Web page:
If you collect personal information and do not have a stated Privacy Policy, you could end up violating federal and international laws. This could lead to being sued or fined.

That’s not really what you want for your business, is it?

You may be wondering what happens if your site doesn’t collect any personal information. Do you still need a Privacy Policy?


Even if you don’t collect any kind of personal data, you should still post a Privacy Policy stating that you don’t collect personal information.

Plus, you may have a third-party app or tool on your site that does – especially if you take payments through your site.

This also needs to be clearly communicated in your Privacy Policy. You don’t have to detail the third-party’s privacy policies – just mention that they exist on your site and collect information.

Lastly, collecting email addresses to build up your subscriber’s list is considered to be the collection of personal information. This needs to be stated in a Privacy Policy as well.

Can I Use a Free Privacy Policy?

As I mentioned before, you really shouldn’t write your own Privacy Policy. While you may feel you’ve included enough information and explained it clearly, there still could be something missing that could land you into legal trouble.

So where do you find one?

There are free templates you can access online that will automatically generate a Privacy Policy for your site. However, I only recommend using these when you are just starting out – but it’s best to be absolutely safe and go with a legal Privacy Policy.

Why is this? Because there is no such thing as a “standard” Privacy Policy.

Your blog needs a Privacy Policy that addresses your unique business structure, communication tools, social media platforms, shopping carts, etc.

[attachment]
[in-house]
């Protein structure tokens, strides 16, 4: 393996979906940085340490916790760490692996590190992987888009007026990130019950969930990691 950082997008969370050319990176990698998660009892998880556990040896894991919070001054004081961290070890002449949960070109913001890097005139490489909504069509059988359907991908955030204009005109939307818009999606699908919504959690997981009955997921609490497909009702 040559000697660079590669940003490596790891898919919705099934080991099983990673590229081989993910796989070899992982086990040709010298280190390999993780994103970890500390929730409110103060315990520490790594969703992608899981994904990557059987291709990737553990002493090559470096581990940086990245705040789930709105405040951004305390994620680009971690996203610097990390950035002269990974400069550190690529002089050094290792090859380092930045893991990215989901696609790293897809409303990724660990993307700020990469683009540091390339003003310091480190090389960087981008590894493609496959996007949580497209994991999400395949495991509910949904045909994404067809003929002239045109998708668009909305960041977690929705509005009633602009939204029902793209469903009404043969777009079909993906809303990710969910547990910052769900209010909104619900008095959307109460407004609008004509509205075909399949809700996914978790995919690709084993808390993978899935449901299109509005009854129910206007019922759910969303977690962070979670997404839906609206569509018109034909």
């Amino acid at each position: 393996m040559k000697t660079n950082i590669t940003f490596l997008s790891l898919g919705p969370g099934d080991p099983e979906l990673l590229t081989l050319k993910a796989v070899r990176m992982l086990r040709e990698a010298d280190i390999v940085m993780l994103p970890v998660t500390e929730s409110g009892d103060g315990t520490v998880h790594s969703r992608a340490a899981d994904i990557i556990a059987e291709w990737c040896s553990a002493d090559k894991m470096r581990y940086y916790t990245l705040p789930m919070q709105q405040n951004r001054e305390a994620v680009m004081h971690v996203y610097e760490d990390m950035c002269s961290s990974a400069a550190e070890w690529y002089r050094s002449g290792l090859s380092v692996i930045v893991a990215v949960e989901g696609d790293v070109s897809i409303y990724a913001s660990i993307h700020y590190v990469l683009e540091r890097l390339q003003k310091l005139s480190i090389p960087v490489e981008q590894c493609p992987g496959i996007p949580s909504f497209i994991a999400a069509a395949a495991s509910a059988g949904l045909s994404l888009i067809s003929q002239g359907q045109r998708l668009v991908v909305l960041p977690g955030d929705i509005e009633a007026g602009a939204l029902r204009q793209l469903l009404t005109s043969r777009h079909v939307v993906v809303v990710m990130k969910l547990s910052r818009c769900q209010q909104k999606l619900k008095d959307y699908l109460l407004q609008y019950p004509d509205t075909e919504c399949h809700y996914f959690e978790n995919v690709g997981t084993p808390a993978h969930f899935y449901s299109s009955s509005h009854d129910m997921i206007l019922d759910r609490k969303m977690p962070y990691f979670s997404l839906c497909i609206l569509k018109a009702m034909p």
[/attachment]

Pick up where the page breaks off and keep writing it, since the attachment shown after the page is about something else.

You and your users need specific legal protections that are written expressly for your site and how you operate your business and content.

Yes, you can fill out a free Privacy Policy generator that will include your name and contact information as well as any particulars that relate to your site.

But these policies are generated by bots and aren’t personalized to your unique site and aren’t legal!

So whether you operate a blog, an e-commerce site or any other online service, you need to have a comprehensive and custom Privacy Policy to protect you from privacy-related litigation and fines.

Where Can I Find a Paid Privacy Policy Template?

Just as important as it is to stay away from free Privacy Policy generators for as long as you can, it’s equally important to find a paid version that is worth your money.

The cost of having a Privacy Policy can vary but it is well worth the investment.

Most paid Privacy Policy templates will take into consideration your jurisdiction as well as customize the policy to suit your site and protect your interests.

Plus, having a well-written and relevant Privacy Policy will help you build trust with your users and strengthen your business and brand.

There are many paid Privacy Policy templates out there but they are not all created equally. Instead of listing a bunch of places you can check out, I’m going to talk about the service I use for all of the Privacy Policies for my sites!

Entrepreneur Legal Corner

Licensed and practicing attorney Mariam Tsaturyan – and course student of mine! – offers a huge variety of legal documentation pertinent to website owners.

From coaches to course creators, freelancers and medical practitioners, you’ll find any legal document required to safely run your site and business.